Airplane Canadair CF-18 Hornet
|Place of origin||United States|
|Manufacturer||McDonnell Douglas / Boeing|
|First flight||18 November 1978|
|Introduction||7 January 1983|
|Primary user||Royal Canadian Air Force|
|Developed from||McDonnell Douglas F/A-18 Hornet|
|Crew||1 or 2|
|Length||56 ft 0 in (17.07 m)|
|Wingspan||40 ft 0 in (12.19 m)|
|Height||15 ft 4 in (4.67 m)|
|Wing area||400 sq ft (37 m2)|
|Airfoil||root: NACA 65A005 mod; tip: NACA 65A003.5 mod|
|Empty weight||23,049 lb (10,455 kg)|
|Gross weight||37,150 lb (16,851 kg)|
|Powerplant||2 × General Electric F404-GE-400 afterburning turbofan engine, 10,000 lbf (44 kN) thrust each dry, 16,000 lbf (71 kN) with afterburner|
|Max takeoff weight||51,550 lb (23,383 kg)|
|Maximum speed||979.5 kn (1,127.2 mph, 1,814.0 km/h)|
|Combat range||290 nmi (330 mi, 540 km) hi-lo-lo-hi|
|Ferry range||1,800 nmi (2,100 mi, 3,300 km)|
|Service ceiling||50,000 ft (15,000 m)|
|Rate of climb||50,000 ft/min (250 m/s)|
|Nine weapon/store stations (5 pylons: 1 under fuselage and 4 wing stations) carrying up to 13,700 lb (6,215 kg) of missiles, rockets, bombs, fuel tanks, and pods 2 LAU 116 on sides of fuselage: deploy AIM-7 Sparrow and AIM-120 AMRAAM missiles; 2 LAU 7 on the wing tips: deploy AIM-9 Sidewinder missiles 1 × 20 mm M61A1 Vulcan internal Gatling gun with 578 rounds, with a firing rate of 4,000 or 6,000 rounds per minute|
|Missiles and rockets|| Air-to-air: AIM-9 Sidewinder, AIM-120 AMRAAM, AIM-7 Sparrow missiles|
Air-to-ground: AGM-65 Maverick missiles, CRV7 rockets, AGM-88 Anti-Radiation Missile
|Bombs||Mk 82, Mk 83 and Mk 84 unguided bombs; Paveway GBU-10, -12, -16 and -24 laser guided bombs; JDAM GPS bomb guidance kits; AGM-154 JSOW glide bombs.|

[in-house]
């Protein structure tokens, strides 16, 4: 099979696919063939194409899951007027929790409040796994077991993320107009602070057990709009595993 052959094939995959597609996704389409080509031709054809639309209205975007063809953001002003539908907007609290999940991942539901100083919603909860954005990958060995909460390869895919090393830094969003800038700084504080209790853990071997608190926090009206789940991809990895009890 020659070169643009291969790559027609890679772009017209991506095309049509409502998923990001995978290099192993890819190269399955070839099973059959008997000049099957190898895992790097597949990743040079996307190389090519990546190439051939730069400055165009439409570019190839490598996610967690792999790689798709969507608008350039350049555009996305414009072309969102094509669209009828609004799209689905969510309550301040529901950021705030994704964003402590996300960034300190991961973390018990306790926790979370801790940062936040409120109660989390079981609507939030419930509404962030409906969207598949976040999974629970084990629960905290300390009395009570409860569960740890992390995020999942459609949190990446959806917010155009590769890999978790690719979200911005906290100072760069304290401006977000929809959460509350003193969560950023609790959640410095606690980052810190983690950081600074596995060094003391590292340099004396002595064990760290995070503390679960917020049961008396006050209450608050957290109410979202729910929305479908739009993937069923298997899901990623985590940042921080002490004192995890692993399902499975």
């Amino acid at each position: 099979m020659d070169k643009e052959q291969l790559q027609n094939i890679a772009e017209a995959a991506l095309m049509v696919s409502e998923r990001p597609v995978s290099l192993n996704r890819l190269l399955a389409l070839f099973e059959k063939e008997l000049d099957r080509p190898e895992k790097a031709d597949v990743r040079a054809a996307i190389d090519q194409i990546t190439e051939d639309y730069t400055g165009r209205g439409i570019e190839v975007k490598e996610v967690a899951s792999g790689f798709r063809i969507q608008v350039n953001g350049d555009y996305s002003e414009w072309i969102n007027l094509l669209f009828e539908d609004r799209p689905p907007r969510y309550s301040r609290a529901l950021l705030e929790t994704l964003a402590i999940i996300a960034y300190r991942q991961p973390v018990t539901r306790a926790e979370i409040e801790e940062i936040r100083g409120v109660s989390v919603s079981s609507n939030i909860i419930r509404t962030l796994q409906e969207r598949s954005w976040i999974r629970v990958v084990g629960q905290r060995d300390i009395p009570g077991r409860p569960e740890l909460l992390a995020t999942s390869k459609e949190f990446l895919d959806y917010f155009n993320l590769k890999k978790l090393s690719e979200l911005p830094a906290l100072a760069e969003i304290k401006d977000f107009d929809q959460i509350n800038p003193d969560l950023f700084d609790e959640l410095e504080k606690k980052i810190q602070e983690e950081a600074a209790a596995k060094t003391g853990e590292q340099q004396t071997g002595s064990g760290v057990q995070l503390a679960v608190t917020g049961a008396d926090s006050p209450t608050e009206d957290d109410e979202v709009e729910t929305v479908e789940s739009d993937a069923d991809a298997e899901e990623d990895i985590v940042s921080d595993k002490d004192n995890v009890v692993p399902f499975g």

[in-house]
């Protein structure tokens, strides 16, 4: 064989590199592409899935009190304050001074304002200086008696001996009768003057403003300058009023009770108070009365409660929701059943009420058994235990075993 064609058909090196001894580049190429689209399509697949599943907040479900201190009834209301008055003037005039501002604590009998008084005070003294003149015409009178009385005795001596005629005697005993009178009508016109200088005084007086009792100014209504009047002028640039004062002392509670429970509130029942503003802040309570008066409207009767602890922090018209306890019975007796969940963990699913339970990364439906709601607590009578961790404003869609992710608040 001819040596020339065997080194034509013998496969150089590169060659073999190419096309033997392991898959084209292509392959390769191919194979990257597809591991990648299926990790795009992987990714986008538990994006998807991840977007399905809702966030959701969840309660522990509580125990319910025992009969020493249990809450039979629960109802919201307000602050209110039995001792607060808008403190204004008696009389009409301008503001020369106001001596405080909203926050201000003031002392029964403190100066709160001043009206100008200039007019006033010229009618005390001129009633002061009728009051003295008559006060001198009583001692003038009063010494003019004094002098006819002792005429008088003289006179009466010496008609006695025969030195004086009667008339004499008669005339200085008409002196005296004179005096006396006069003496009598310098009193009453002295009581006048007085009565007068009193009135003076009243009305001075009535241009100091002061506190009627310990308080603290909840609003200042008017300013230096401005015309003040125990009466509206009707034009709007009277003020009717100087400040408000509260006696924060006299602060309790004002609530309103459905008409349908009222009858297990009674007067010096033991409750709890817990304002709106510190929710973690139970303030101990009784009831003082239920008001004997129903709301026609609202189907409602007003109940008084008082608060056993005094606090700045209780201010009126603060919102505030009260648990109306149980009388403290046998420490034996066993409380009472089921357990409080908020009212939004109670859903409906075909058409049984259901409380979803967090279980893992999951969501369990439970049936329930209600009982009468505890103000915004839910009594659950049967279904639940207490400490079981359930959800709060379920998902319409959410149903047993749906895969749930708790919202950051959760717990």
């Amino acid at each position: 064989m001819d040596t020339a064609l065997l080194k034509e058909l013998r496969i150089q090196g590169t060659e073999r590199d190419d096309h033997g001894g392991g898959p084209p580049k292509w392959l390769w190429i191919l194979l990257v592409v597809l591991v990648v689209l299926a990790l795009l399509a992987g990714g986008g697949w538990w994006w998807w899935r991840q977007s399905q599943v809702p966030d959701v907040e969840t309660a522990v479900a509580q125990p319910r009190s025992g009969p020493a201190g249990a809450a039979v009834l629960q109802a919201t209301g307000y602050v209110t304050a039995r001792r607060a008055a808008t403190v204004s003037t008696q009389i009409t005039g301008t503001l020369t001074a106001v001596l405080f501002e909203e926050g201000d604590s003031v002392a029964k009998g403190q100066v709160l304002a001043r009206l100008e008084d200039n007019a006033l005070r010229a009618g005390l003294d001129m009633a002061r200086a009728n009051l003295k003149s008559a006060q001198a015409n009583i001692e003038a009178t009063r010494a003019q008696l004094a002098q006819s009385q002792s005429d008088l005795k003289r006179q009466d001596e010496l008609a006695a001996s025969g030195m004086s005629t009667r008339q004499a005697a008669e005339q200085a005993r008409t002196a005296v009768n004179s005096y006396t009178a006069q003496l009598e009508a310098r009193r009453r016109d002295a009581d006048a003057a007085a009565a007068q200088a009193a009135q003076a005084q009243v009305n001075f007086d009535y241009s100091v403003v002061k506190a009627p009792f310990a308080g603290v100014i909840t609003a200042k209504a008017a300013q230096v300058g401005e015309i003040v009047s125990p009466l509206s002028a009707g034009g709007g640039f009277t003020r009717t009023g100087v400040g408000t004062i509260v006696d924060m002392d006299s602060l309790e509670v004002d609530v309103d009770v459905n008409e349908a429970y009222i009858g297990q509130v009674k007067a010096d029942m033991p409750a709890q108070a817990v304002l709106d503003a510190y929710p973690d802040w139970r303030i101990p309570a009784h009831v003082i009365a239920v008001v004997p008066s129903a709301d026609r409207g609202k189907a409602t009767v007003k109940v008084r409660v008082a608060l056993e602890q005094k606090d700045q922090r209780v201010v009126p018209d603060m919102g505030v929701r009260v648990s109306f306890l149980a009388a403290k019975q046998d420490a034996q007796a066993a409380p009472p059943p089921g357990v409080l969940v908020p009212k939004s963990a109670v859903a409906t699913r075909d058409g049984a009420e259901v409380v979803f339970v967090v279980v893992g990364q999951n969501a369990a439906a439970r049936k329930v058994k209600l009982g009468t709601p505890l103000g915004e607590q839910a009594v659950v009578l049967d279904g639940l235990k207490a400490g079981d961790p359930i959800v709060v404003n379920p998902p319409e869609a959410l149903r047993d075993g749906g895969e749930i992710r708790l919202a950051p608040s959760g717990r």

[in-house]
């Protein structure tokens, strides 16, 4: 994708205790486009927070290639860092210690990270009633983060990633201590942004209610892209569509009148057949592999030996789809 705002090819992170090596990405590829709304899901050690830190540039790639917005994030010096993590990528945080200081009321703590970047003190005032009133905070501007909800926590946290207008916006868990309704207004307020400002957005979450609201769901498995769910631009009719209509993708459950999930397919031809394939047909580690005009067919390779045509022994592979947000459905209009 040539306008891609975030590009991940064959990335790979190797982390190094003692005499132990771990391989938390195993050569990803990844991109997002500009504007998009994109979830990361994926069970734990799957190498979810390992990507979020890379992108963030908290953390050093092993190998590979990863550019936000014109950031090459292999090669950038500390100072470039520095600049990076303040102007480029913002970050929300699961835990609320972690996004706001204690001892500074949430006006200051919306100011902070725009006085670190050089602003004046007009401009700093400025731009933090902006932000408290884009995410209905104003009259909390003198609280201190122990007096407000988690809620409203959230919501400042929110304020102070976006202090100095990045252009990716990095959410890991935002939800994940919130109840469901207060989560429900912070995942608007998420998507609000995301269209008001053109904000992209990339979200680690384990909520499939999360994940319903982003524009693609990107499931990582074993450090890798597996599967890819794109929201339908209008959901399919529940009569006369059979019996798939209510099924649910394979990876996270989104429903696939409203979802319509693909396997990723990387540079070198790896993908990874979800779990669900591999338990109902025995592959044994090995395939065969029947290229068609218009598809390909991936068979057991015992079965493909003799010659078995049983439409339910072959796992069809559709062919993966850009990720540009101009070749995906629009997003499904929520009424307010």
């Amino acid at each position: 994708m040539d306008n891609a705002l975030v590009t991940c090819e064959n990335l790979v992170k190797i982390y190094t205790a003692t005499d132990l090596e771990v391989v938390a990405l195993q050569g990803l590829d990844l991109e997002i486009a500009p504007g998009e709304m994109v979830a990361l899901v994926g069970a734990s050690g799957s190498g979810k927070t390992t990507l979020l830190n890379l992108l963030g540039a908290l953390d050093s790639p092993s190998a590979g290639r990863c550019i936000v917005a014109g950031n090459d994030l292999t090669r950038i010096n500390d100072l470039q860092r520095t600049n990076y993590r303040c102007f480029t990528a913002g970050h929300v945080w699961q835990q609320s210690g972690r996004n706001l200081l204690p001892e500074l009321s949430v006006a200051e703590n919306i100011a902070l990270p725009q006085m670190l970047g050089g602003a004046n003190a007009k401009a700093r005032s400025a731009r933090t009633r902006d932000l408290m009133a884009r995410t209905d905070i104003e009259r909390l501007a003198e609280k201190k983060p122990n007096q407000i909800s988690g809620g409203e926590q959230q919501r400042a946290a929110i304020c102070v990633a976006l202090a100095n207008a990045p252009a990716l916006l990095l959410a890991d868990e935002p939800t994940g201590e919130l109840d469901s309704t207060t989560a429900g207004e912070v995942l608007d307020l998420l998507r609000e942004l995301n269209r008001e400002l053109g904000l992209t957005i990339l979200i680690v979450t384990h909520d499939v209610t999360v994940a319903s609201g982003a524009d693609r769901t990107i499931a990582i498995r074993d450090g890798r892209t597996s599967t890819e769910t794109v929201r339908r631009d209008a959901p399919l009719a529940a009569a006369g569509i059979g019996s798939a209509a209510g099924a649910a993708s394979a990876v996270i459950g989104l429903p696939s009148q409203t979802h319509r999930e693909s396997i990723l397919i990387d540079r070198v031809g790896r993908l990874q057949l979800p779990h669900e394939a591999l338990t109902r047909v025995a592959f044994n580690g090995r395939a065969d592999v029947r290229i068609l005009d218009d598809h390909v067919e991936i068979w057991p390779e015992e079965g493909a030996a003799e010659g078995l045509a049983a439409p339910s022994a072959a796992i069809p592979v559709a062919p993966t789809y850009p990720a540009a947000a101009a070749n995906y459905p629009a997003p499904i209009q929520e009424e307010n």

The McDonnell Douglas CF-18 Hornet (official military designation CF-188) is a Royal Canadian Air Force (RCAF) variant of the American McDonnell Douglas F/A-18 Hornet fighter aircraft. In 1980, the F/A-18 was selected as the winner of the New Fighter Aircraft Project competition and awarded a production order; deliveries of the CF-18 to the Canadian Armed Forces began in 1982.
CF-18s have supported North American Aerospace Defense Command (NORAD) air sovereignty patrols and participated in combat during the Gulf War in 1991, the Kosovo War in the late 1990s, and as part of the Canadian contribution to the international Libyan no-fly zone in 2011. CF-18s were also part of the Canadian contribution to the military intervention against ISIL, Operation Impact.
In 1977, the Canadian government identified the need to replace the NATO-assigned CF-104 Starfighter, the NORAD-assigned CF-101 Voodoo and the CF-116 Freedom Fighter (although the decision was later made to keep the CF-116). Subsequently, the government proceeded with the New Fighter Aircraft (NFA) competition, with a purchase budget of around C$2.4 billion to purchase 130–150 of the winner of the competition. Candidates included the Grumman F-14 Tomcat, McDonnell Douglas F-15 Eagle, Panavia Tornado, Dassault Mirage F1 (later replaced by the Mirage 2000), plus the products of the American Lightweight Fighter (LWF) competition, the General Dynamics F-16 Fighting Falcon, the F/A-18 Hornet, and a de-navalized version of the Hornet, the F-18L. The government stressed that the winner of the competition be a proven off-the-shelf design and provide substantial industrial benefits as part of the order.
The first two CF-18s were formally handed over to 410 (Operational Training Unit) Squadron at CFB Cold Lake, Alberta on 25 October 1982. Further deliveries equipped 409, 439, and 421 Squadrons at Baden-Soellingen in then West Germany, the 410 Operation Training Unit, No. 416, and No. 441 Squadrons at Cold Lake, and 425 and 433 Escadrons (Squadrons) at CFB Bagotville, Quebec. Introduction into Canadian service was initially problematic due to early issues with structural fatigue which delayed initial deployment. As the initial bugs were worked out, the CF-18 started filling the NORAD interception and NATO roles as intended.
More info:: en.wikipedia.org